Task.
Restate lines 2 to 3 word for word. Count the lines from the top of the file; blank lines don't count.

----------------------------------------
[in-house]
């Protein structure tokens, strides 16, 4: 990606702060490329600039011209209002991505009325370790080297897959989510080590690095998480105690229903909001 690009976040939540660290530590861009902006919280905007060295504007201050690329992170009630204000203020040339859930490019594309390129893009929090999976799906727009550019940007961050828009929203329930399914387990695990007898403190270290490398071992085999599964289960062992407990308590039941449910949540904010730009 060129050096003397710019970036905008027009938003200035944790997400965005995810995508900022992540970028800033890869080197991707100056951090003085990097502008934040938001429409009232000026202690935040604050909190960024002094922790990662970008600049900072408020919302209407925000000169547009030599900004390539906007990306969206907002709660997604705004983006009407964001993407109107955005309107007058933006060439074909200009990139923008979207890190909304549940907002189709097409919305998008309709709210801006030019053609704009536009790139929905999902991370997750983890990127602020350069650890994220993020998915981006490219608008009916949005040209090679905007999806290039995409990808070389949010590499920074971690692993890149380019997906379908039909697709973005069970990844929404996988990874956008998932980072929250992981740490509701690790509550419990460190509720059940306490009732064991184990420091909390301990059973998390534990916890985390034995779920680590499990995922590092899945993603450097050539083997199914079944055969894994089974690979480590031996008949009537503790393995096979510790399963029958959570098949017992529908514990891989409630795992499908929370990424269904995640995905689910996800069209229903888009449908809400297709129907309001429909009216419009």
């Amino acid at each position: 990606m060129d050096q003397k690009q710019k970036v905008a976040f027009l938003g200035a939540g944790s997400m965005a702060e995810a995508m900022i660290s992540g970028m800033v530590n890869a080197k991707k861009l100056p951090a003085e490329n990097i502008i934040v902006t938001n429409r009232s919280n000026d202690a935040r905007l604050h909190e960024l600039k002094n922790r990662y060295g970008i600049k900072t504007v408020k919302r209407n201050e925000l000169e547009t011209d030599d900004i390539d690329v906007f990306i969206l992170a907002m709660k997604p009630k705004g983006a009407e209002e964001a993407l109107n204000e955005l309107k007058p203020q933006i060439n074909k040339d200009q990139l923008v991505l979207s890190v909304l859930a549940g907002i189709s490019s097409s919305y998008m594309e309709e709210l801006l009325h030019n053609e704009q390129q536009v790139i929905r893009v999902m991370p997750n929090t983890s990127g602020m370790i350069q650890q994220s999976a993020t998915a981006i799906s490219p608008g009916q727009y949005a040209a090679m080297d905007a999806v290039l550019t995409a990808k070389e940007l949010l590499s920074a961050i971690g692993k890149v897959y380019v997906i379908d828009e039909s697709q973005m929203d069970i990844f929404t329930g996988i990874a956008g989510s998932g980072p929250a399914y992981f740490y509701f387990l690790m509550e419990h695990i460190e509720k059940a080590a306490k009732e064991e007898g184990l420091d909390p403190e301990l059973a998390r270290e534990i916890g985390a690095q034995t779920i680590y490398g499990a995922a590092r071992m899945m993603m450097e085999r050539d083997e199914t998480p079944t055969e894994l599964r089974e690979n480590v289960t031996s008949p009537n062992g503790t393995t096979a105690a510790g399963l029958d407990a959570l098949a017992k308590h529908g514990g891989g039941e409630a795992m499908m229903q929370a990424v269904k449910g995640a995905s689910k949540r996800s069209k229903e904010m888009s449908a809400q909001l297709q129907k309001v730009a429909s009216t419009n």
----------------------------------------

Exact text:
């Protein structure tokens, strides 16, 4: 990606702060490329600039011209209002991505009325370790080297897959989510080590690095998480105690229903909001 690009976040939540660290530590861009902006919280905007060295504007201050690329992170009630204000203020040339859930490019594309390129893009929090999976799906727009550019940007961050828009929203329930399914387990695990007898403190270290490398071992085999599964289960062992407990308590039941449910949540904010730009 060129050096003397710019970036905008027009938003200035944790997400965005995810995508900022992540970028800033890869080197991707100056951090003085990097502008934040938001429409009232000026202690935040604050909190960024002094922790990662970008600049900072408020919302209407925000000169547009030599900004390539906007990306969206907002709660997604705004983006009407964001993407109107955005309107007058933006060439074909200009990139923008979207890190909304549940907002189709097409919305998008309709709210801006030019053609704009536009790139929905999902991370997750983890990127602020350069650890994220993020998915981006490219608008009916949005040209090679905007999806290039995409990808070389949010590499920074971690692993890149380019997906379908039909697709973005069970990844929404996988990874956008998932980072929250992981740490509701690790509550419990460190509720059940306490009732064991184990420091909390301990059973998390534990916890985390034995779920680590499990995922590092899945993603450097050539083997199914079944055969894994089974690979480590031996008949009537503790393995096979510790399963029958959570098949017992529908514990891989409630795992499908929370990424269904995640995905689910996800069209229903888009449908809400297709129907309001429909009216419009």
């Amino acid at each position: 990606m060129d050096q003397k690009q710019k970036v905008a976040f027009l938003g200035a939540g944790s997400m965005a702060e995810a995508m900022i660290s992540g970028m800033v530590n890869a080197k991707k861009l100056p951090a003085e490329n990097i502008i934040v902006t938001n429409r009232s919280n000026d202690a935040r905007l604050h909190e960024l600039k002094n922790r990662y060295g970008i600049k900072t504007v408020k919302r209407n201050e925000l000169e547009t011209d030599d900004i390539d690329v906007f990306i969206l992170a907002m709660k997604p009630k705004g983006a009407e209002e964001a993407l109107n204000e955005l309107k007058p203020q933006i060439n074909k040339d200009q990139l923008v991505l979207s890190v909304l859930a549940g907002i189709s490019s097409s919305y998008m594309e309709e709210l801006l009325h030019n053609e704009q390129q536009v790139i929905r893009v999902m991370p997750n929090t983890s990127g602020m370790i350069q650890q994220s999976a993020t998915a981006i799906s490219p608008g009916q727009y949005a040209a090679m080297d905007a999806v290039l550019t995409a990808k070389e940007l949010l590499s920074a961050i971690g692993k890149v897959y380019v997906i379908d828009e039909s697709q973005m929203d069970i990844f929404t329930g996988i990874a956008g989510s998932g980072p929250a399914y992981f740490y509701f387990l690790m509550e419990h695990i460190e509720k059940a080590a306490k009732e064991e007898g184990l420091d909390p403190e301990l059973a998390r270290e534990i916890g985390a690095q034995t779920i680590y490398g499990a995922a590092r071992m899945m993603m450097e085999r050539d083997e199914t998480p079944t055969e894994l599964r089974e690979n480590v289960t031996s008949p009537n062992g503790t393995t096979a105690a510790g399963l029958d407990a959570l098949a017992k308590h529908g514990g891989g039941e409630a795992m499908m229903q929370a990424v269904k449910g995640a995905s689910k949540r996800s069209k229903e904010m888009s449908a809400q909001l297709q129907k309001v730009a429909s009216t419009n």